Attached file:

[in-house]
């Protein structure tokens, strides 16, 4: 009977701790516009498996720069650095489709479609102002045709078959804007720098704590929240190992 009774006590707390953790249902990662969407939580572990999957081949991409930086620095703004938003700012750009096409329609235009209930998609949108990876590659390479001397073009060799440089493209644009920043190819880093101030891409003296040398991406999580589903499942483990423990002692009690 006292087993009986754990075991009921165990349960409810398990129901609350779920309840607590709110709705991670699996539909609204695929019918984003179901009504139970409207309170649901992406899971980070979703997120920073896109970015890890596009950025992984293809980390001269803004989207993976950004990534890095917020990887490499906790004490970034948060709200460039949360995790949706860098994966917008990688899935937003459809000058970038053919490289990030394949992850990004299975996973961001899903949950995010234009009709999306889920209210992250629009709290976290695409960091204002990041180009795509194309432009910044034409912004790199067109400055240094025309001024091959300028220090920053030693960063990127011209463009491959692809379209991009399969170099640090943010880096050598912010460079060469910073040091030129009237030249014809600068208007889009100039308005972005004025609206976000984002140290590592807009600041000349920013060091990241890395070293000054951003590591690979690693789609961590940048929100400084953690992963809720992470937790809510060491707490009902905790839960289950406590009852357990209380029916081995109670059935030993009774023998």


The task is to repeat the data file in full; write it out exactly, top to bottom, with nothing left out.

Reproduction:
[in-house]
């Protein structure tokens, strides 16, 4: 009977701790516009498996720069650095489709479609102002045709078959804007720098704590929240190992 009774006590707390953790249902990662969407939580572990999957081949991409930086620095703004938003700012750009096409329609235009209930998609949108990876590659390479001397073009060799440089493209644009920043190819880093101030891409003296040398991406999580589903499942483990423990002692009690 006292087993009986754990075991009921165990349960409810398990129901609350779920309840607590709110709705991670699996539909609204695929019918984003179901009504139970409207309170649901992406899971980070979703997120920073896109970015890890596009950025992984293809980390001269803004989207993976950004990534890095917020990887490499906790004490970034948060709200460039949360995790949706860098994966917008990688899935937003459809000058970038053919490289990030394949992850990004299975996973961001899903949950995010234009009709999306889920209210992250629009709290976290695409960091204002990041180009795509194309432009910044034409912004790199067109400055240094025309001024091959300028220090920053030693960063990127011209463009491959692809379209991009399969170099640090943010880096050598912010460079060469910073040091030129009237030249014809600068208007889009100039308005972005004025609206976000984002140290590592807009600041000349920013060091990241890395070293000054951003590591690979690693789609961590940048929100400084953690992963809720992470937790809510060491707490009902905790839960289950406590009852357990209380029916081995109670059935030993009774023998």